Ronald Sanders (writer)

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Ronald Sanders (July 7, 1932 — January 11, 1991)[1] was an American journalist and writer.

Sanders was born in Union City, New Jersey. His father was English-born musician George Harold Sanders, and mother Rose Rachlin was daughter of Russian Jewish immigrants. He had sister Marilyn. The family did not practice any religious traditions, but when in the U.S. Army Sanders filled a form which required to indicate religious affiliation, Sanders chose Jewishness.[1]

In 1960 he won a Fulbright Fellowship for research of French socialists and moved to live in Paris for this purpose. He took this opportunity to travel to the Soviet Union and for his first trip to Israel.[1]

During 1966-1975 he was on the staff of the Midstream Magazine, being its editor-in-chief during 1973-1975.[1] Sanders married Beverly Gingold on March 19, 1967. They had no children.[1]

He was the first recipient of the B'nai B'rith Book Award, for his work The Downtown Jews.[2]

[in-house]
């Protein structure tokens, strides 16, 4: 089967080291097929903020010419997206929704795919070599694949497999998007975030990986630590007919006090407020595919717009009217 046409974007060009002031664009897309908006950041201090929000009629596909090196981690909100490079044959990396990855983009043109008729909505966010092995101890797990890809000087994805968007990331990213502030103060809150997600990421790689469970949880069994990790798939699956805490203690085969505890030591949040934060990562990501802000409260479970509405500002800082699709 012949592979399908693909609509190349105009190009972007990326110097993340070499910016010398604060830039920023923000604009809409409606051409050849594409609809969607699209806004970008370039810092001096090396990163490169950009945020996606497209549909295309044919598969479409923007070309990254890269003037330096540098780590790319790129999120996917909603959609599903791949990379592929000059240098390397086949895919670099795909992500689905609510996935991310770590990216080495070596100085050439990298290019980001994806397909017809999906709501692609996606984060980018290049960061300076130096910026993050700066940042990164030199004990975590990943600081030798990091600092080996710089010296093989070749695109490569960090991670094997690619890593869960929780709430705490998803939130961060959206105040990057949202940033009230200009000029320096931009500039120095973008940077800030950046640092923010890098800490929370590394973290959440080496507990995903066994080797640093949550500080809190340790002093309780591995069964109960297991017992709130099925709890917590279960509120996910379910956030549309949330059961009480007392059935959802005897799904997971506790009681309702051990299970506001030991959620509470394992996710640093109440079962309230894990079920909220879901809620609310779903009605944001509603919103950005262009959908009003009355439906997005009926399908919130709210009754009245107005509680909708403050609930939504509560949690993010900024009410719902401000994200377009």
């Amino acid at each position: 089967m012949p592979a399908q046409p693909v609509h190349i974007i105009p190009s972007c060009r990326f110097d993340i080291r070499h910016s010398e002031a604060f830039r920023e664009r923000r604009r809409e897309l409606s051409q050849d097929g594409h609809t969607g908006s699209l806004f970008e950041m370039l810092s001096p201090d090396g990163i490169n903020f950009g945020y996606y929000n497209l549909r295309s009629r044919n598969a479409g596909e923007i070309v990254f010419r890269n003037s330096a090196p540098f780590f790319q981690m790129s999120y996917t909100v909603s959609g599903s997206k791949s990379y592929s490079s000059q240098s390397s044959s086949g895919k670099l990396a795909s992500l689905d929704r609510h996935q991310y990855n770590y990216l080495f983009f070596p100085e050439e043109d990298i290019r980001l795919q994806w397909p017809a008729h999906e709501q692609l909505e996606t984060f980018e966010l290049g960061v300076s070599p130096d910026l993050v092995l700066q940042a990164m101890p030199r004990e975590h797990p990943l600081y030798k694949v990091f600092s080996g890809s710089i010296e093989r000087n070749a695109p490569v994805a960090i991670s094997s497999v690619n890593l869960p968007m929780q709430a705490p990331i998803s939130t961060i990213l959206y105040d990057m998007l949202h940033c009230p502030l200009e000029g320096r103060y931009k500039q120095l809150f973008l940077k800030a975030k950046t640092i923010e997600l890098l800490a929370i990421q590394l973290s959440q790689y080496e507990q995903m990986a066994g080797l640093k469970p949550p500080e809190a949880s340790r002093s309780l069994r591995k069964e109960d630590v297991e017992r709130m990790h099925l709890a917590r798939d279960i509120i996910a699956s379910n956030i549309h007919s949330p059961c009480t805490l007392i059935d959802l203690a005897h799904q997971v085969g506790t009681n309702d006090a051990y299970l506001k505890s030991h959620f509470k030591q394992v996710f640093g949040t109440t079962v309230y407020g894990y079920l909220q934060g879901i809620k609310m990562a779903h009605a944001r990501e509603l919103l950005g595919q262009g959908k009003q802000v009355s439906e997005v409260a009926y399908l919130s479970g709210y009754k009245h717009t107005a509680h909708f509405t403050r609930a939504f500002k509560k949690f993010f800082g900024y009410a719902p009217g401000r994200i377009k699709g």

Sanders died of liver cancer, aged 58.[1]

Books[edit]

  • Socialist Thought: A Documentary History, 1964
  • Israel: A View from Masada, 1966
  • The Downtown Jews: Portrait of an Immigrant Generation, 1969
  • Reflections on a Teapot, 1973
  • Lost Tribes and Promised Lands; The Origins of American Racism, 1978
  • The Lower East Side, 1980
  • The Days Grow Short: The Life and Music of Kurt Weill, 1980
  • The High Walls of Jerusalem: A History of the Balfour Declaration and the Birth of the British Mandate for Palestine, 1984
  • Shores of Refuge: A Hundred Years of Jewish Emigration, 1988
  • The Americanization of Isaac Bashevis Singer, 1989

References[edit]